////////////////////////////////////////////////////////////
	/* get client time and parse (only for printout purposes) */
	////////////////////////////////////////////////////////////
	gettimeofday(&clienttime,0);

	clientdayportion = clienttime.tv_sec%86400 + timezonediff + dst; 
	if (clientdayportion < 0)
		clientdayportion = clientdayportion + 86400;	/* accout for early morning GMT */

	clienttimehours = clientdayportion/3600;
	clienttimeminutes = (clientdayportion%3600)/60;
	clienttimeseconds = clientdayportion%60;
	clienttimemilliseconds = clienttime.tv_usec/1000;

These lines get the client time in seconds and microseconds since the Epoch in Greenwich Mean Time, and then calculate the seconds since the start of today in U.S. Eastern Time, also accounting for Daylight Savings. These seconds are then converted into hours, minutes, and seconds. The microseconds are converted to milliseconds. In this Unix client, the client time is only need for comparative purposes.

	///////////////////////////////////////
	/* send message loop for prop delays */
	///////////////////////////////////////

	for (i=0; i < propdelaycount; i++) {

		going = gethrtime();

		/* send junk message to the server PORT on machine HOST */
		if (send(sd, "123", 4, 0) == -1) {
			perror("send");
			exit(1);
		}

  	        /* wait for a message to come back from the server */
        	if (recv(sd, messagereply, (sizeof(long)*8+3)*2+3, 0) == -1) {
                	perror("recv");
                	exit(1);
        	}

		coming = gethrtime();

		propdelays[i] = (double)(coming - going)/2.0;

	} //end prop delay loop

This loop marks a time in nanoseconds, sends a junk message to the server, then marks the time again in nanoseconds after receiving a response. The difference of these times represents 2-way propagation delay between the client and the server. This delay is then halved and stored in an array. The loop is currently set to perform 50 times.

While it is true that the forward propagation delay is not necessarily equal to the reverse propagation delay, and hence halving isn't perfectly precise, I felt this system was a good approximation due to the relatively low latencies involved.

	/////////////////////////////
	/* find prop delay average */
	/////////////////////////////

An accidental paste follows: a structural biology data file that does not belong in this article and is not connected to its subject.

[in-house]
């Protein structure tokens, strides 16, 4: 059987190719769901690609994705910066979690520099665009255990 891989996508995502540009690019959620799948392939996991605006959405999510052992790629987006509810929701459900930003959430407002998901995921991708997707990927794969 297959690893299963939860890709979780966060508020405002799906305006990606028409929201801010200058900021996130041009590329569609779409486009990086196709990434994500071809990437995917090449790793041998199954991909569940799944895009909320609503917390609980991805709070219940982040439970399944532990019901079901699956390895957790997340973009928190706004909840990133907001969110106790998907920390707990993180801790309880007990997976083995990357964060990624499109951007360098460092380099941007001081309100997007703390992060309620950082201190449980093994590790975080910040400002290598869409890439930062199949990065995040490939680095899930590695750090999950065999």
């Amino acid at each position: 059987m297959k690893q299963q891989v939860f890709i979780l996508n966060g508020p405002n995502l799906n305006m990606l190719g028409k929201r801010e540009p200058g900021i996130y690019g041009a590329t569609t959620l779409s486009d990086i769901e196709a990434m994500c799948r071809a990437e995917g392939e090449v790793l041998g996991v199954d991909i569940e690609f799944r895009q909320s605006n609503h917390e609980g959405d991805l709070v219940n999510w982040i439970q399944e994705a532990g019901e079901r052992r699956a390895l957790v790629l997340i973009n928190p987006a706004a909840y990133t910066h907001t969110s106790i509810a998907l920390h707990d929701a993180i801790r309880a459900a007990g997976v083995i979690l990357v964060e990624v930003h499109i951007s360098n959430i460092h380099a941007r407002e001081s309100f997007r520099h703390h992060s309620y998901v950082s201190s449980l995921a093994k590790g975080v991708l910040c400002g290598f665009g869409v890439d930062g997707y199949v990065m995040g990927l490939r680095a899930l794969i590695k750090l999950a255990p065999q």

sum = 0.0;
	maxpropdelay = 0.0;
	minpropdelay = 99999999999.0;

	for (i=0; i < propdelaycount; i++ ) {
		sum = sum + propdelays[i];
		if (propdelays[i] > maxpropdelay) 
			maxpropdelay = propdelays[i];
		else if (propdelays[i] < minpropdelay)
			minpropdelay = propdelays[i];
	}
	
	avgpropdelay = (sum-maxpropdelay-minpropdelay)/double(propdelaycount-2);  /* throw out highest and lowest */

This section adds up all the recorded propagation delays, throwing out the highest and lowest, and then finds the average delay.

	/////////////////////////////
	/* parse server time reply */
	/////////////////////////////
	j = 0;
	while (messagereply[j] != ' ') {

	serversecstring[j]=messagereply[j];
	j++;
	} // end while

	serversecstring[j]='\0';
	
	j = j+3;
	k = 0;
	while (messagereply[j] !='\0') {
	
	serverusecstring[k]=messagereply[j];
	k++; j++;
	} // end while
	
	serverusecstring[k]='\0';

After having received the server's time string already, these lines parse the string into seconds and microseconds, both still strings.

	//////////////////////////////////////////////////////////
	/* change server time strings to long ints and break up */
	//////////////////////////////////////////////////////////
	serverseclong = atol(serversecstring);
	serveruseclong = atol(serverusecstring);

	serverdayportion = serverseclong%86400 + timezonediff + dst; 
	if (serverdayportion < 0)
		serverdayportion = serverdayportion + 86400;	/* accout for early morning GMT */

	settimetohours = serverdayportion/3600;
	settimetominutes = (serverdayportion%3600)/60;
	settimetoseconds = serverdayportion%60;
	settimetomilliseconds = serveruseclong/1000.0 + avgpropdelay/1000000.0;

Finally, these commands convert the time strings to long integers, and adjusts them for U.S. Eastern Time as was done to the client time.